It is less than three months since Barnsley made national headlines and led sports news bulletins with their extraoardinary escape at Brentford followed by Gerhard Struber’s teary post-match interview which inspired similar feelings in the majority of Reds supporters.
‘I am so proud of my boys’ the Austrian managed to splutter out while clearly overcome with emotion after engineering one of the most remarkable moments in the club’s recent history and earning many admirers in the town and across the footballing world.
It was the end of an unprecedented, year-long never-to-be-repeated campaign, in which the Reds survived in the last minute, but it also seemed the start of something much brighter.
Although there were still concerns from some about the owners’ intentions, Barnsley fans were hoping that, with Struber collecting 40 points from 30 games and many players showing great potential, they would finally watch something other than another rescue mission or bleak battle against the drop.
There seemed to be a chance to push into mid-table, with a young and talented squad which seemingly could only improve – and the owners promised to invest in the squad and learn lessons from the previous summer when they signed too young and too inexperienced.
But, just 75 days later, Struber has left for New York Red Bulls, Kilian Ludewig’s loan has been cancelled – which left them needing as many players as on the first day of the transfer window – and the Reds have just one point and one goal from their first four Championship matches.
Off the pitch, the two ownership groups are engaged in a legal battle, the majority owners have made enquiries about playing football away from Oakwell and fans may not be allowed back into the stadium until 2021.
It is a crisis on almost every level.
The on-field situation can still be salvaged – they have a whopping 42 games and another week in the transfer window, while they have the experience of last season – but dreams of spending a year looking smugly over their shoulders at a relegation fight below them now look far less realistic. They wanted to compete, now they just have to survive – again.
This has happened before, or something close. Struber’s tears in Brentford may be forever tinted with the same regrets for fans as the image of David Flitcroft being thrown into the air by his players as Barnsley and Huddersfield supporters flooded the pitch in 2013. That was followed by a miserable relegation season including his sacking in November.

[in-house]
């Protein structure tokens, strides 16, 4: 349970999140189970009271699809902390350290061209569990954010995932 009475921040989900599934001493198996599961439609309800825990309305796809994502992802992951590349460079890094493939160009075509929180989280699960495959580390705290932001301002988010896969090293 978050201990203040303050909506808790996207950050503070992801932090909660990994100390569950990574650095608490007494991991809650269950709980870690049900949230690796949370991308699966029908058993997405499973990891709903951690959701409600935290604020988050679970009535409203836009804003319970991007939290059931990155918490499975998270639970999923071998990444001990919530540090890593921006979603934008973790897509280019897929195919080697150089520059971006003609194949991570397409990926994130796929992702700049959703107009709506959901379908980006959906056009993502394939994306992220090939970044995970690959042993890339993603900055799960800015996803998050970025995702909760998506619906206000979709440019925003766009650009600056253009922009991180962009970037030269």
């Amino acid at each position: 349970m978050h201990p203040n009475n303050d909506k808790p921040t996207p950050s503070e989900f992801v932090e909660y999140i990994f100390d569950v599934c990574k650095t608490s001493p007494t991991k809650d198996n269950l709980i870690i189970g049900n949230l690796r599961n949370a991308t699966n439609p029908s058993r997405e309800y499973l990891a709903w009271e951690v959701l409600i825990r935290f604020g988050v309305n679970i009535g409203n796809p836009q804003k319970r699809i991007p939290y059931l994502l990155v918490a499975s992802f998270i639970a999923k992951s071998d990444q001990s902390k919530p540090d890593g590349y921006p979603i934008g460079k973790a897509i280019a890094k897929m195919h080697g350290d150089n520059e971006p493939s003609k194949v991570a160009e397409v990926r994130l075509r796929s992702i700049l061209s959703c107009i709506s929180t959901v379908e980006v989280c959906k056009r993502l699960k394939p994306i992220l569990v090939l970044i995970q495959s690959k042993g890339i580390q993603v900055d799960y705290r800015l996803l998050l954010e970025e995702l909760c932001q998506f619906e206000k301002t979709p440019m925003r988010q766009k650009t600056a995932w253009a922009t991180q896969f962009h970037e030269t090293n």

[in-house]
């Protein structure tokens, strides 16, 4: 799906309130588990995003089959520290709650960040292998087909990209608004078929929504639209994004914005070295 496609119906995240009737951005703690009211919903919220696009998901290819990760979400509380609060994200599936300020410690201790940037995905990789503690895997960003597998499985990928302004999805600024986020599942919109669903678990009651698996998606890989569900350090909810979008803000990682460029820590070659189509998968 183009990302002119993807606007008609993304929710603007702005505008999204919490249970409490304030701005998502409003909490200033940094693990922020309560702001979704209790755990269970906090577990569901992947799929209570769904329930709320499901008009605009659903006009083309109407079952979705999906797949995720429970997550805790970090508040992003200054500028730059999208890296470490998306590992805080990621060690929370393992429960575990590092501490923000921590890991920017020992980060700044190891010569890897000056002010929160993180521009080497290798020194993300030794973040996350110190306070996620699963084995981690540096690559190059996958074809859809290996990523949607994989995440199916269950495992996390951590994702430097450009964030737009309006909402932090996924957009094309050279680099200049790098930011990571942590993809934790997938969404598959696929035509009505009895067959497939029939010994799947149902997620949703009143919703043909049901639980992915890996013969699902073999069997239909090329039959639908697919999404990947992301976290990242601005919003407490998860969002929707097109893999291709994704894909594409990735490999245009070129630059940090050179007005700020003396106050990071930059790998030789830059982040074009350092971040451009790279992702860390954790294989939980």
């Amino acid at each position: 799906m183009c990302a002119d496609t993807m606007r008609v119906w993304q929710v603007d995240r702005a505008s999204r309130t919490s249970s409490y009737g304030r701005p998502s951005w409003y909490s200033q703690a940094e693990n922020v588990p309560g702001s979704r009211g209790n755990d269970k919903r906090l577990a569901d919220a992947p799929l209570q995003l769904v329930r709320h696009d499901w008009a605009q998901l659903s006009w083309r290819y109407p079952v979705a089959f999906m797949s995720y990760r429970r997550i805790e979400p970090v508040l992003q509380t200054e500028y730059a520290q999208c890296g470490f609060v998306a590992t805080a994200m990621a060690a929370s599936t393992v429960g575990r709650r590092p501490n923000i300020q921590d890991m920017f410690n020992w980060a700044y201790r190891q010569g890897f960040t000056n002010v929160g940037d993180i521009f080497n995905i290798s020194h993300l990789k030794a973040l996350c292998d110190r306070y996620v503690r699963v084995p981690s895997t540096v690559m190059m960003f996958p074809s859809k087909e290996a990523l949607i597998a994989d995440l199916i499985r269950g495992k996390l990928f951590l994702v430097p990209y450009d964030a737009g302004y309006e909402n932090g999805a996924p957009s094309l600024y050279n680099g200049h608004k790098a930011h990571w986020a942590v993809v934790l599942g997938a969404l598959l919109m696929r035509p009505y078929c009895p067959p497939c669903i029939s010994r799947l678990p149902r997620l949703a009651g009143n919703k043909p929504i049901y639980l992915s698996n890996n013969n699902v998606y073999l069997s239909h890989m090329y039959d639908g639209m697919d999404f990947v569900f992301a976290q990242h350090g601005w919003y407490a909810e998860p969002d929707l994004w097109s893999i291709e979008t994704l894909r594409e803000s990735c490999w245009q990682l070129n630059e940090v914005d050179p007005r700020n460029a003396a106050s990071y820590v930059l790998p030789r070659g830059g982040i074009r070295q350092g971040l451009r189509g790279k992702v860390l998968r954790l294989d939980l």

The 2013/14 campaign was the last time Barnsley failed to win any of their first four league games before this current run and the other similarity is that the Reds have not made the changes they needed to the squad to avoid another scrap – in this case not adding some experience and physicality or replacing the sold Jacob Brown quickly.
This is a very different situation, mainly because the manager has jumped rather than being pushed, but once again joyous scenes following a remarkable ‘great escape’ have been followed by frustration.
Struber himself has not been faultless. He made some strange decisions – dropping goalkeeper Jack Walton on Saturday, bringing on Victor Adeboyejo ahead of Conor Chaplin and Patrick Schmidt and persisting with the underperforming Marcel Ritzmaier.
His comments on Friday about his agent talking to other clubs for months and then claiming the Reds did not match his ambition on Saturday, irked some fans as well as many inside Oakwell. He has clearly been about to leave the club for weeks and that cannot have helped morale in the dressing room when trying to make a good start or made it easy to sign players, who may have been put off by the idea of joining a club just as the manager was set to leave.
It is hard to avoid the conclusion that he felt his stock was only going to plummet with the resources he had available at Barnsley and decided to move when he had the chance to rejoin an organisation which he knows well.
Had he stayed, he had the coaching ability to at least keep Barnsley in the division again. Overall, he did a magnificent job at Oakwell and will be difficult to replace.
COACH’S EXIT FOLLOWS FAMILIAR PATTERN
Gerhard Struber did a superb job as head coach at Oakwell – a bald-headed, jeans-wearing saviour.
He arrived when Barnsley were towards the end of a 17-match winless run, just short of a club record, and would have had them 12th in the table if the season began when he turned up in November.
While the Reds were saved by Wigan Athletic’s 12-point deduction, their run to safety was still incredible. Struber displayed his tactical nous – with sensational performances such as the 3-0 win at title favourites Fulham and the final day victory at nearby Brentford – as well as his motivational abilities to keep the team believing when nine points adrift with 14 games to play.
His decision to defer his wages during the coronavirus crisis, as well as his emotional speech at Griffin Park, endeared him to many fans on an emotional level, as did his passionate but often amusing behaviour in press conferences.